Characterization of the carrier-mediated transport of ketoprofen, a nonsteroidal anti-inflammatory drug, in rabbit corneal epithelium cells
Version of Record online: 7 SEP 2012
© 2012 The Authors. JPP © 2012. Royal Pharmaceutical Society
Journal of Pharmacy and Pharmacology
Volume 65, Issue 2, pages 171–180, February 2013
How to Cite
Fujii, S., Hayashi, H., Itoh, K., Yamada, S., Deguchi, Y. and Kawazu, K. (2013), Characterization of the carrier-mediated transport of ketoprofen, a nonsteroidal anti-inflammatory drug, in rabbit corneal epithelium cells. Journal of Pharmacy and Pharmacology, 65: 171–180. doi: 10.1111/j.2042-7158.2012.01583.x
- Issue online: 26 DEC 2012
- Version of Record online: 7 SEP 2012
- Manuscript Accepted: 21 JUL 2012
- Manuscript Received: 1 MAR 2012
- monocarboxylate transporter;
- organic anion transporter;
- rabbit corneal epithelial cells
Using rabbit corneal epithelial cells (RCECs), the transport of a nonsteroidal anti-inflammatory drug (NSAID) [3H]ketoprofen across the cornea was investigated with the aim of revealing the mechanism of uptake.
[3H]Ketoprofen transport was evaluated by measuring the permeability across the RCECs layers.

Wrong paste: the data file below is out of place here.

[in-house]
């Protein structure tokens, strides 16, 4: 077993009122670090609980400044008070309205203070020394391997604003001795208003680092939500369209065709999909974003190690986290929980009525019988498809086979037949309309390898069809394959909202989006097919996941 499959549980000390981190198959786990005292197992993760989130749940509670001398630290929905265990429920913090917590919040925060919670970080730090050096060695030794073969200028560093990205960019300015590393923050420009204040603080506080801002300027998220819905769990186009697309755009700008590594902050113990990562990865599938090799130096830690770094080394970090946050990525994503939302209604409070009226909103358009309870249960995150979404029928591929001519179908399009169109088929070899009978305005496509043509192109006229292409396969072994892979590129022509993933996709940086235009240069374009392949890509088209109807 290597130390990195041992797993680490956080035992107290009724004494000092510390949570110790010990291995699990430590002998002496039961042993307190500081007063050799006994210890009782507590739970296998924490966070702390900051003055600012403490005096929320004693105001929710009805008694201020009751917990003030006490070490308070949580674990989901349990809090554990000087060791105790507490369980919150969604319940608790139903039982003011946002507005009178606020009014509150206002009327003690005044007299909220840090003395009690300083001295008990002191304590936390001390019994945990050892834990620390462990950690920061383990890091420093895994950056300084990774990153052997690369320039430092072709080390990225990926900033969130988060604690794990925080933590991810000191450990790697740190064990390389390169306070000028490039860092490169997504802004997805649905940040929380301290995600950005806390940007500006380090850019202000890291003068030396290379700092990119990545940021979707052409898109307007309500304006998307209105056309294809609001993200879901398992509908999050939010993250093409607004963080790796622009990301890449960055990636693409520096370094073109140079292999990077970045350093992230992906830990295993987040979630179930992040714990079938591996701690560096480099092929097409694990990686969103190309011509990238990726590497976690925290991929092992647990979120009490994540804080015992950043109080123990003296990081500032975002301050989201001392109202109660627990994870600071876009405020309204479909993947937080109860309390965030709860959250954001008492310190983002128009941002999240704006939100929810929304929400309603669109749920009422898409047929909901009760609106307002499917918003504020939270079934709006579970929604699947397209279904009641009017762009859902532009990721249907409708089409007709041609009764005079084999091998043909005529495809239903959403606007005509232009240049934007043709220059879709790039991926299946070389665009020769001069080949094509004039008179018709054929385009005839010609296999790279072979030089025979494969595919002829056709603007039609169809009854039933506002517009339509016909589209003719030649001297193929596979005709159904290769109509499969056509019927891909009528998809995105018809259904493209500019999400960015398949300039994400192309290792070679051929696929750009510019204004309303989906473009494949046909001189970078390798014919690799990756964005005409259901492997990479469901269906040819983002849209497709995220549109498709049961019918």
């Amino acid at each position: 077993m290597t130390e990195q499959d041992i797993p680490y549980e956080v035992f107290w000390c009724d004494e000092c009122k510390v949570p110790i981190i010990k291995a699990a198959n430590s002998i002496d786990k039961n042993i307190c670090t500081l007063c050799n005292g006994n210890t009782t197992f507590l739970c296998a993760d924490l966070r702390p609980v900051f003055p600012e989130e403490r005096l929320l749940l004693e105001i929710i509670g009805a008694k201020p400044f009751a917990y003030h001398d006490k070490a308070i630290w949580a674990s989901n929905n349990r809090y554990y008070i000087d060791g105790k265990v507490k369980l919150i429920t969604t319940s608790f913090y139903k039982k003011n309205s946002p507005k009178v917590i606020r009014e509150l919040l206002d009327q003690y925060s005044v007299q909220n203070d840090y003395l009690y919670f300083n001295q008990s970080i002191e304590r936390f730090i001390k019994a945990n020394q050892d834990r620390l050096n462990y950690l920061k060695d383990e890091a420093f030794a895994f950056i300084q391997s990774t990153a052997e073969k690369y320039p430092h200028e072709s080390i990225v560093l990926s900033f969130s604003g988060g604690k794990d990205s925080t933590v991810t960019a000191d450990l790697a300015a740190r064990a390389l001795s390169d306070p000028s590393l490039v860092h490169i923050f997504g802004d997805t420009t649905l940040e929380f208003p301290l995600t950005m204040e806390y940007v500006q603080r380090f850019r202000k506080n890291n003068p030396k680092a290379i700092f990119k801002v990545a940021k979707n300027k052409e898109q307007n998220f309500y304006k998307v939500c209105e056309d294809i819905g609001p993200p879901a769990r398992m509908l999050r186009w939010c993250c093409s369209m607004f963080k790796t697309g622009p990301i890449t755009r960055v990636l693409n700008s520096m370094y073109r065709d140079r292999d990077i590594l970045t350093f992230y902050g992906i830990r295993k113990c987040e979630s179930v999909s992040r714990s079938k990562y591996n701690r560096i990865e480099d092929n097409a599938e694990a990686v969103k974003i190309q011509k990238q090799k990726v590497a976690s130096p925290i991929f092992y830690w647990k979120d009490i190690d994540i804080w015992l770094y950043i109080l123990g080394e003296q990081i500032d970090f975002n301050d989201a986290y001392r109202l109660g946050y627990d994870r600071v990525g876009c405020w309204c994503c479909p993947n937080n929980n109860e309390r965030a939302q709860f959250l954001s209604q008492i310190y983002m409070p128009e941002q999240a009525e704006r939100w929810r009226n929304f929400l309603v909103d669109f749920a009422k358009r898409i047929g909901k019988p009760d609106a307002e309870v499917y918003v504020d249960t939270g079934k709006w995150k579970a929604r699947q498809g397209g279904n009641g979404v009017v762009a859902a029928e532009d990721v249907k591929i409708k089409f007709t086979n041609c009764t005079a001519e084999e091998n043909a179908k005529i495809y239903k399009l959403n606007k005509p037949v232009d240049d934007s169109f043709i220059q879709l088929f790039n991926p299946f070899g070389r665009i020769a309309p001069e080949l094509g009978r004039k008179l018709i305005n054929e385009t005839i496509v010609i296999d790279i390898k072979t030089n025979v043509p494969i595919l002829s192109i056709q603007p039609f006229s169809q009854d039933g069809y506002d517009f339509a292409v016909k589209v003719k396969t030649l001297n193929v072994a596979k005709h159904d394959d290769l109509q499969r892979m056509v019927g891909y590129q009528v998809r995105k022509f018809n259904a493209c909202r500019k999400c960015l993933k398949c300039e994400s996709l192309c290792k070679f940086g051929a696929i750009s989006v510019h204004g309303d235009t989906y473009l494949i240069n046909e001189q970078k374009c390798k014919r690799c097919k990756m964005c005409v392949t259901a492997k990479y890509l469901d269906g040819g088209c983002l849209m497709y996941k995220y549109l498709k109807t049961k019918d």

[3H]Ketoprofen uptake was time, temperature and pH dependent. Maximal uptake occurred from a solution with a pH of 5.25. Uptake was also reduced by metabolic inhibitors (sodium azide and dinitrophenol (DNP)) and proton-linked monocarboxylate transporter (MCT) inhibitors (carbonyl cyanide p-trifluoromethoxyphenylhydrazone (FCCP) and α-cyano-4-hydroxycinnamic acid (CHC)). [3H]Ketoprofen uptake was significantly inhibited by various monocarboxylates and other NSAIDs and by MCT and/or organic anion transporter (OAT) inhibitors probenecid and p-aminohippurate, but was unaffected by organic anion-transporting polypeptide (OATP) inhibitors bromosulfophthalein and taurocholate. The specific uptake of [3H]ketoprofen was saturable. Eadie–Hofstee plots indicated the involvement of high- and low-affinity components. The Km and Vmax values for the high- and low-affinity components of [3H]ketoprofen uptake were 0.56 and 24 mm, and 0.37 and 61 nmol/min/mg of protein, respectively. Benzoic acid, a substrate and inhibitor of MCTs, selectively inhibited low-affinity [3H]ketoprofen uptake. Conversely, indometacin inhibited high-affinity [3H]ketoprofen uptake.
The results of this study suggest that the monocarboxylate transport system partly accounts for the low-affinity component of [3H]ketoprofen uptake, and that the carrier-mediated transport systems such as the OAT family, shared by NSAIDs account for the high-affinity component.